I noticed, that gaussian blur or similar convolution matrix works somehow unevenly at contrast edges, between light and dark areas. When filter applies… literally, light pushes darkness a bit. Best way to see it in gimp - create copy of layer to be blured and invert (I used non-linear inversion). Blur both, then reverse copy back. Difference should be visible when toggling second layer. Comparing each other, both have disbalance, but in second (which was reversed), darkness wins (sic).
It seems to be problem of any approach, where additive/subtractive only approach is used. For example, if not this issue, sharpening, applied after blur so, that it exactly negates blur, should restore almost original image. Instead - when I did such experiment with white-on-black text (rendered grayscale), text became slightly bolder after sharpening. For most grotesque effect (on gimp) sharpening could be applied to negative while blur is not (or first negated than normal).
Now about blur solution. I got almost even blur by blending second layer (blured while negated) with 50% transparency. However - despite of visually correct margins, I’m not sure is it same about resulting blur size. More what I’m exactly sure in - this approach seems mismatch for sharpening.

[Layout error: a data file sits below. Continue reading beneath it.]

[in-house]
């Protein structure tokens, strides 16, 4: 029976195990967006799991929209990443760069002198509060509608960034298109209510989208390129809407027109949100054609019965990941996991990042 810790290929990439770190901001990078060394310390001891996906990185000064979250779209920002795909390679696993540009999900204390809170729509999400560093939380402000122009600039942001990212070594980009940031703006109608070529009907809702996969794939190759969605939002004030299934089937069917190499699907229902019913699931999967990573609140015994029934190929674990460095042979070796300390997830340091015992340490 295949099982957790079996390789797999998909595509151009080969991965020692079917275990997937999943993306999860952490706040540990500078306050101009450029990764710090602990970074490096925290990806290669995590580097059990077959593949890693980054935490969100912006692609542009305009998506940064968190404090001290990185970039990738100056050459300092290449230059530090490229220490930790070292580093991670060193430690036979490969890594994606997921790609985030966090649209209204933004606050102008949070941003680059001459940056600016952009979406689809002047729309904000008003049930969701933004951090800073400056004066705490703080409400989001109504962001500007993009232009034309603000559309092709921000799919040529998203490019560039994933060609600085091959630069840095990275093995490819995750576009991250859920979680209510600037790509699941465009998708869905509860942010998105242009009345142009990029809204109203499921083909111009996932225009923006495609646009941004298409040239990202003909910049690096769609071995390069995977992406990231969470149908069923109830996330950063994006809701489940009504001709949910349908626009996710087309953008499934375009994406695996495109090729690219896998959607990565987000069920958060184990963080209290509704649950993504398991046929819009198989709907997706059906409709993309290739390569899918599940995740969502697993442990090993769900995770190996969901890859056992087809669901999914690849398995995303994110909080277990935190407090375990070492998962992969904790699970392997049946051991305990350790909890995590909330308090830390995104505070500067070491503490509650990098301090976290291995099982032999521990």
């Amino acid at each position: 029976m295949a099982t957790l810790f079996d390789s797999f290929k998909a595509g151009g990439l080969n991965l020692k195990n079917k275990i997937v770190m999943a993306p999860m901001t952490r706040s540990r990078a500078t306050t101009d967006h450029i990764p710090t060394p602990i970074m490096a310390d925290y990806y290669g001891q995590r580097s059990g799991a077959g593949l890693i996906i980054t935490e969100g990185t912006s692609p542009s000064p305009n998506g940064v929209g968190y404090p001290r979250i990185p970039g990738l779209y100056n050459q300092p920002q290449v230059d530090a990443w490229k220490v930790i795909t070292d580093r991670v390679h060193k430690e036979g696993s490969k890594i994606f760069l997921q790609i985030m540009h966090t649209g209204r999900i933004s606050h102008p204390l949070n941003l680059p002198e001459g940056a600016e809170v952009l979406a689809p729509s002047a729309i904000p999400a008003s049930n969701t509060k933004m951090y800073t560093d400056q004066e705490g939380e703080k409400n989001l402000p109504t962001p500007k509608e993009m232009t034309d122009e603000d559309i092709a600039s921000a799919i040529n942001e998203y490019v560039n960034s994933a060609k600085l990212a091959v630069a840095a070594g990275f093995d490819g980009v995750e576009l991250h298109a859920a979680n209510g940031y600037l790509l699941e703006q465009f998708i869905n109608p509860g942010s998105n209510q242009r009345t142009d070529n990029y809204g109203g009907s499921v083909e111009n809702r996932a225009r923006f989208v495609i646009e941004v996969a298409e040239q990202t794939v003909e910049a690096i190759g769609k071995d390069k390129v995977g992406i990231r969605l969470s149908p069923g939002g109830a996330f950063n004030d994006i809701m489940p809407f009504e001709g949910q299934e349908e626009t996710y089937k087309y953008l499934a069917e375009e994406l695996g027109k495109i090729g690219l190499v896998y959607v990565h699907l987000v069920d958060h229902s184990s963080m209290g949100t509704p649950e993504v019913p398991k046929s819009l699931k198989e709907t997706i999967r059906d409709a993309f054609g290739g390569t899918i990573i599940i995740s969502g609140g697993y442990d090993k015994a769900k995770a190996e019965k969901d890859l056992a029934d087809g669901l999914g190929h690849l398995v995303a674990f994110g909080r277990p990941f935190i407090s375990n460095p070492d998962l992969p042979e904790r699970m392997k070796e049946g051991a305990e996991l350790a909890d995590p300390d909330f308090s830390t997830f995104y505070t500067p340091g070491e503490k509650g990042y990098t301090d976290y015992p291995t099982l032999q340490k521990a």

I wonder, are there better approaches, probably differing by blending or each blured pixel?
At the moment of writing this - I forgot another test: blur could be applied after reversions pair (1 - linear, 2 - non-linear), which is also repeated after blur, but in reverse order (linear is second). At this moment my system undergoes full upgrade (I use gentoo-based distro), and I just noticed, that gimp doesn’t show gui (could be due to immense system load though), so I have no even illustrations yet.